The Obama administration continually refuses to claim that acts of terror by ISIS and other groups is Islamic, insisting that the violence is not indicative of "true Islam". This raises a complicated (and probably endless) debate about who really is or isn't a proper Muslim. I don't see much hope of settling that issue with Islam any more than any other religion.

But leaving that aside, the fact is that most of the acts of terror done today are done by people who proclaim it in the name of Islam than any other religion. That doesn't mean Islam is inherently violent (see point 2 above), and it's certainly worth noting and investigating why, in current times, people are more likely to commit violence in the name of Islam as opposed to Buddhism or Hinduism or Christianity. Such an investigation might help us understand (see points 4 and 7 below) and prevent acts of terror in the future.

Or, as a caller to Rush Limbaugh's show pointed out Feb. 20, 2015, how is pointing out that some terror is done in the name of Islam any different from pointing out the motives in a hate crime?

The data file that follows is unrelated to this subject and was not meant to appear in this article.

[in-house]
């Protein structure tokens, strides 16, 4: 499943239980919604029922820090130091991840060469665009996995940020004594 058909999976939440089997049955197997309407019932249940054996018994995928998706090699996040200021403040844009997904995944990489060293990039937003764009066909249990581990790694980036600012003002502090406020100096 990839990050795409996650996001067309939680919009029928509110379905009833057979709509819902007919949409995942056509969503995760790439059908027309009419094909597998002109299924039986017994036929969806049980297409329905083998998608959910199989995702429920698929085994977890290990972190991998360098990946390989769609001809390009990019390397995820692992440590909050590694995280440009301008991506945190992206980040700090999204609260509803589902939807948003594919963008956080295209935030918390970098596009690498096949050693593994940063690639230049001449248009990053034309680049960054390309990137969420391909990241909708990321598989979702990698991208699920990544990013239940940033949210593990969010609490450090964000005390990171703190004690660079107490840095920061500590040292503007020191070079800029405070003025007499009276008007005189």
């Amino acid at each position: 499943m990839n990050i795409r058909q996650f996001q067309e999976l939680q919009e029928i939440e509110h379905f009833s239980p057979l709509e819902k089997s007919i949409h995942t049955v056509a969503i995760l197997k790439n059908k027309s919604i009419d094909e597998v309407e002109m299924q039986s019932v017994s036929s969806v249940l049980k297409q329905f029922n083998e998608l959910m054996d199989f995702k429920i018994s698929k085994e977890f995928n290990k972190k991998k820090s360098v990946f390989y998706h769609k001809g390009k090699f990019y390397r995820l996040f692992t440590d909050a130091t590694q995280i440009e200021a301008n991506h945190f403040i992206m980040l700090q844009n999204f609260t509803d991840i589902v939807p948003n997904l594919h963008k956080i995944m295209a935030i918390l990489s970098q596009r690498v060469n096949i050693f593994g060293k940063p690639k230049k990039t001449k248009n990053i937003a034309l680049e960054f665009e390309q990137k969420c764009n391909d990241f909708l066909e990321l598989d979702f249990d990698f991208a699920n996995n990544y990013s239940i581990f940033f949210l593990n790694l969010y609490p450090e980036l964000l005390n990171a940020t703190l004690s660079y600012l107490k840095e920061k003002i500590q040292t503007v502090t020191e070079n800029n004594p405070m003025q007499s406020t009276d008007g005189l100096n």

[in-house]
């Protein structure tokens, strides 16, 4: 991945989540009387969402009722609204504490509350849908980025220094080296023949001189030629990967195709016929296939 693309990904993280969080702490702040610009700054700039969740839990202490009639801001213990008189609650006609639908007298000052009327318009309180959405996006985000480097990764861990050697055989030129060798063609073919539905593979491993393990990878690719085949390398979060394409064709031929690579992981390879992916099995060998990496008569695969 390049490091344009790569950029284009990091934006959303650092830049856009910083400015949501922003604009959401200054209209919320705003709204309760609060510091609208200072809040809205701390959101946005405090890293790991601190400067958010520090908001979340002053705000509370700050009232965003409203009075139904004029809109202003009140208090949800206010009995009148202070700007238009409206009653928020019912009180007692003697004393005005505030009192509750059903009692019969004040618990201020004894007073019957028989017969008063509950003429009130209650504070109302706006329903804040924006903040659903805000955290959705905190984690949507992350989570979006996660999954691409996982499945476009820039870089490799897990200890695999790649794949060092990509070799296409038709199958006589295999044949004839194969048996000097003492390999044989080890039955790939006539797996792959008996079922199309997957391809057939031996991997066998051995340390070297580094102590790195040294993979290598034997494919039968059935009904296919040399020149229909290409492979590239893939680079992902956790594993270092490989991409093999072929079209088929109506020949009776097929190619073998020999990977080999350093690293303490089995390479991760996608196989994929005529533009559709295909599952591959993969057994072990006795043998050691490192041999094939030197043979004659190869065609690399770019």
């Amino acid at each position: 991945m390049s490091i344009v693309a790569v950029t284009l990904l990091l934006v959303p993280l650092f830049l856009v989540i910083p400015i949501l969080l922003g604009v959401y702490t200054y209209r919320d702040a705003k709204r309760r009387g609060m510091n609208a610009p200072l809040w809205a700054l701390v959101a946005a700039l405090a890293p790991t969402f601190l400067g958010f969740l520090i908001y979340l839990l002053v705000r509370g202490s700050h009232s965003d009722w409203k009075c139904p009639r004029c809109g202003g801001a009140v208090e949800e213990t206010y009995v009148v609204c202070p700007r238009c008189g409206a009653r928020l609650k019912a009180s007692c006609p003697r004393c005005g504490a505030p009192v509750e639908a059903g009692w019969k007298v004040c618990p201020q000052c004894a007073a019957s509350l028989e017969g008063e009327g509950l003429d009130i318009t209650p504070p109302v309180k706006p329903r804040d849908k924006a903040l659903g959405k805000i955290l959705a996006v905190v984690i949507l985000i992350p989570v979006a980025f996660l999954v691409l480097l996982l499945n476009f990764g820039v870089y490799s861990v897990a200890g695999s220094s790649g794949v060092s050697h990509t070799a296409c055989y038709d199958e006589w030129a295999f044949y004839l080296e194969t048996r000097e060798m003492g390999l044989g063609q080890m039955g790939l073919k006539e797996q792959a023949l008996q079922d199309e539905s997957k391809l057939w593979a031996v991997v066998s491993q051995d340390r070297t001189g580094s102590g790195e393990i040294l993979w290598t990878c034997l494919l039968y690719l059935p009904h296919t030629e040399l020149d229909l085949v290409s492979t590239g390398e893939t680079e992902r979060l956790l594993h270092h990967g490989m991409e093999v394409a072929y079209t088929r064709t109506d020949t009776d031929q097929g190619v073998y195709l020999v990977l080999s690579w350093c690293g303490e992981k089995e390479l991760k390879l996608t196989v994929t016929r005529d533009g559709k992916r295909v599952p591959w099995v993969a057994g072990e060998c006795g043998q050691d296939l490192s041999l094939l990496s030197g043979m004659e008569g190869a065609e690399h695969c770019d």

As an aside, would the Obama administration ever say the same thing about misbehavior said to be done in the name of the conservative movement or the Republican Party? Would he say that it's not truly done in the name of being a conservative or Republican?

4. "You can't understand evil. Pointing out that terrorists have grievances amounts to saying that terrorism is justified."
Evil is a human behavior. It's frequently cruel and even irrational behavior, but is there any reason we can't understand it just as well (or poorly) as other human behaviors?